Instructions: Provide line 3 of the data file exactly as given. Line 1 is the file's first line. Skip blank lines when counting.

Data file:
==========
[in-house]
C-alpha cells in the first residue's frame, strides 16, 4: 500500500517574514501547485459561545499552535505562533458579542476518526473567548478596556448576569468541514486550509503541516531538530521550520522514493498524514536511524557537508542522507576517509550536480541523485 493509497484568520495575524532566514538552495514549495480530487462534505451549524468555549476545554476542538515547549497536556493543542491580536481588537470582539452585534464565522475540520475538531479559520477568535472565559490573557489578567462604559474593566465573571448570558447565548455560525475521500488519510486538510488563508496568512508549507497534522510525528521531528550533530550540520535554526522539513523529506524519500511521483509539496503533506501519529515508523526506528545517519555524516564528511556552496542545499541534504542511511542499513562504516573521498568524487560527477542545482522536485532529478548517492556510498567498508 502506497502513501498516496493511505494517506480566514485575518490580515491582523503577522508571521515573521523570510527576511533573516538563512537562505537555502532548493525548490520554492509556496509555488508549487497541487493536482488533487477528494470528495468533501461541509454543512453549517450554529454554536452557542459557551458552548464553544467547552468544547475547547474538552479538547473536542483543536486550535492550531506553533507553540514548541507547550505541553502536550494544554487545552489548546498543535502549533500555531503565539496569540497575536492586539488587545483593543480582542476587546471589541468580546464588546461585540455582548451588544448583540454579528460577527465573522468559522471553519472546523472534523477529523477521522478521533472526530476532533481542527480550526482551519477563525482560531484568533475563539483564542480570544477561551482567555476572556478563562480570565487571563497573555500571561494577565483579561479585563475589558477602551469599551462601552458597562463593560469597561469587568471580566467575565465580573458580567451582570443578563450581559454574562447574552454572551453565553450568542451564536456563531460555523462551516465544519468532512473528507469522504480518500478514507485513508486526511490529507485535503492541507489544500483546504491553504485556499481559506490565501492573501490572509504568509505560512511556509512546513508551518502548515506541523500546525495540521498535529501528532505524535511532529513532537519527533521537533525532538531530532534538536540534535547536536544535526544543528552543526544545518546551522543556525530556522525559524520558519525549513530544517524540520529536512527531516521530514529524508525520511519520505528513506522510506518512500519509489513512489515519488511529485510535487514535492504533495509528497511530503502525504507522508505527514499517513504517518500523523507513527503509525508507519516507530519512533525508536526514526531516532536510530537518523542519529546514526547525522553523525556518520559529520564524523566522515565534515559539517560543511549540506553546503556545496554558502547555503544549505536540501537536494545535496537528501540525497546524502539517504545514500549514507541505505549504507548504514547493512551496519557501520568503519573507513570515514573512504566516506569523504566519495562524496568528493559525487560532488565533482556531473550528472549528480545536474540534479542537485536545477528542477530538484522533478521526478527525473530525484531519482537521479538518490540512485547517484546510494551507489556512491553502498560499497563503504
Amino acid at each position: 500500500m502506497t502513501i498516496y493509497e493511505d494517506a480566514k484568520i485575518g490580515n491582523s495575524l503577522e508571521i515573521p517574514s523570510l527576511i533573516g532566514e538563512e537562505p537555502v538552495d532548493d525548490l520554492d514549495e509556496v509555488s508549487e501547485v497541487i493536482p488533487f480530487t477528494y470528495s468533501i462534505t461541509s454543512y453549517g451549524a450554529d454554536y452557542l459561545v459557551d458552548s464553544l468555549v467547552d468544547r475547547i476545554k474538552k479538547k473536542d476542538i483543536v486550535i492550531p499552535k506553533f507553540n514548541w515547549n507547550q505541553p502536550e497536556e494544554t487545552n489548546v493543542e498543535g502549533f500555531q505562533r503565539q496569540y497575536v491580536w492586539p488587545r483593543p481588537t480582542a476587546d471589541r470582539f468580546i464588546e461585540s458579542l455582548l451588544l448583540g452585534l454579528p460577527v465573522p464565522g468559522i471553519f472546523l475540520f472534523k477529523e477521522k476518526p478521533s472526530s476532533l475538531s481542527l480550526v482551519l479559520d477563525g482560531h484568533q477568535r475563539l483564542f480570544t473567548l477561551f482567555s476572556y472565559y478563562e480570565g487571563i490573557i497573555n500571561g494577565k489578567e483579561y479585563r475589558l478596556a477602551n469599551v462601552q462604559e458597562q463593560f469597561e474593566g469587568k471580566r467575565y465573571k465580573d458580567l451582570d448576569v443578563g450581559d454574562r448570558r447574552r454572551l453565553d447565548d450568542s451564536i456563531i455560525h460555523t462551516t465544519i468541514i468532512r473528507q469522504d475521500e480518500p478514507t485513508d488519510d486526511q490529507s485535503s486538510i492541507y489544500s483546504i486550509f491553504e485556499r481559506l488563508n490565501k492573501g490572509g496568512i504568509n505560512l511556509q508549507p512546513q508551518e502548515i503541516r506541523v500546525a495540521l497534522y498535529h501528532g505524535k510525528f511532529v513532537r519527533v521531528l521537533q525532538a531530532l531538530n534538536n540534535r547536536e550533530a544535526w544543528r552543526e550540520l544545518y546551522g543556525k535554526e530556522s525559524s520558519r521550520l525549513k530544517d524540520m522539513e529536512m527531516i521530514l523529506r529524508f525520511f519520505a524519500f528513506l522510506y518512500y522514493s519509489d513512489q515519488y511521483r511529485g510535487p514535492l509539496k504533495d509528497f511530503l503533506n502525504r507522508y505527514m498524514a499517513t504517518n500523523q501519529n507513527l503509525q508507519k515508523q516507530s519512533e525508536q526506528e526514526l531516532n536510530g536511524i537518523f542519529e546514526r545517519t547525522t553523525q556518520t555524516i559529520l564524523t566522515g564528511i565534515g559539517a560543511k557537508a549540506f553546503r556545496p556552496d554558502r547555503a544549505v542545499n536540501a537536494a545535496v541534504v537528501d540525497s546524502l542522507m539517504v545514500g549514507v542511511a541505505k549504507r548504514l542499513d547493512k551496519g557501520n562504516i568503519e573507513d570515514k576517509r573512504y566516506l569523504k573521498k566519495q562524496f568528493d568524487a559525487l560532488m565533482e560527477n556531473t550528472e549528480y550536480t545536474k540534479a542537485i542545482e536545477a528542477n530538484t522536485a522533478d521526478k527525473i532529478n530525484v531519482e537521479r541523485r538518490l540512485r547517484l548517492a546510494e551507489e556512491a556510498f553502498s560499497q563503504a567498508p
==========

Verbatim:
Amino acid at each position: 500500500m502506497t502513501i498516496y493509497e493511505d494517506a480566514k484568520i485575518g490580515n491582523s495575524l503577522e508571521i515573521p517574514s523570510l527576511i533573516g532566514e538563512e537562505p537555502v538552495d532548493d525548490l520554492d514549495e509556496v509555488s508549487e501547485v497541487i493536482p488533487f480530487t477528494y470528495s468533501i462534505t461541509s454543512y453549517g451549524a450554529d454554536y452557542l459561545v459557551d458552548s464553544l468555549v467547552d468544547r475547547i476545554k474538552k479538547k473536542d476542538i483543536v486550535i492550531p499552535k506553533f507553540n514548541w515547549n507547550q505541553p502536550e497536556e494544554t487545552n489548546v493543542e498543535g502549533f500555531q505562533r503565539q496569540y497575536v491580536w492586539p488587545r483593543p481588537t480582542a476587546d471589541r470582539f468580546i464588546e461585540s458579542l455582548l451588544l448583540g452585534l454579528p460577527v465573522p464565522g468559522i471553519f472546523l475540520f472534523k477529523e477521522k476518526p478521533s472526530s476532533l475538531s481542527l480550526v482551519l479559520d477563525g482560531h484568533q477568535r475563539l483564542f480570544t473567548l477561551f482567555s476572556y472565559y478563562e480570565g487571563i490573557i497573555n500571561g494577565k489578567e483579561y479585563r475589558l478596556a477602551n469599551v462601552q462604559e458597562q463593560f469597561e474593566g469587568k471580566r467575565y465573571k465580573d458580567l451582570d448576569v443578563g450581559d454574562r448570558r447574552r454572551l453565553d447565548d450568542s451564536i456563531i455560525h460555523t462551516t465544519i468541514i468532512r473528507q469522504d475521500e480518500p478514507t485513508d488519510d486526511q490529507s485535503s486538510i492541507y489544500s483546504i486550509f491553504e485556499r481559506l488563508n490565501k492573501g490572509g496568512i504568509n505560512l511556509q508549507p512546513q508551518e502548515i503541516r506541523v500546525a495540521l497534522y498535529h501528532g505524535k510525528f511532529v513532537r519527533v521531528l521537533q525532538a531530532l531538530n534538536n540534535r547536536e550533530a544535526w544543528r552543526e550540520l544545518y546551522g543556525k535554526e530556522s525559524s520558519r521550520l525549513k530544517d524540520m522539513e529536512m527531516i521530514l523529506r529524508f525520511f519520505a524519500f528513506l522510506y518512500y522514493s519509489d513512489q515519488y511521483r511529485g510535487p514535492l509539496k504533495d509528497f511530503l503533506n502525504r507522508y505527514m498524514a499517513t504517518n500523523q501519529n507513527l503509525q508507519k515508523q516507530s519512533e525508536q526506528e526514526l531516532n536510530g536511524i537518523f542519529e546514526r545517519t547525522t553523525q556518520t555524516i559529520l564524523t566522515g564528511i565534515g559539517a560543511k557537508a549540506f553546503r556545496p556552496d554558502r547555503a544549505v542545499n536540501a537536494a545535496v541534504v537528501d540525497s546524502l542522507m539517504v545514500g549514507v542511511a541505505k549504507r548504514l542499513d547493512k551496519g557501520n562504516i568503519e573507513d570515514k576517509r573512504y566516506l569523504k573521498k566519495q562524496f568528493d568524487a559525487l560532488m565533482e560527477n556531473t550528472e549528480y550536480t545536474k540534479a542537485i542545482e536545477a528542477n530538484t522536485a522533478d521526478k527525473i532529478n530525484v531519482e537521479r541523485r538518490l540512485r547517484l548517492a546510494e551507489e556512491a556510498f553502498s560499497q563503504a567498508p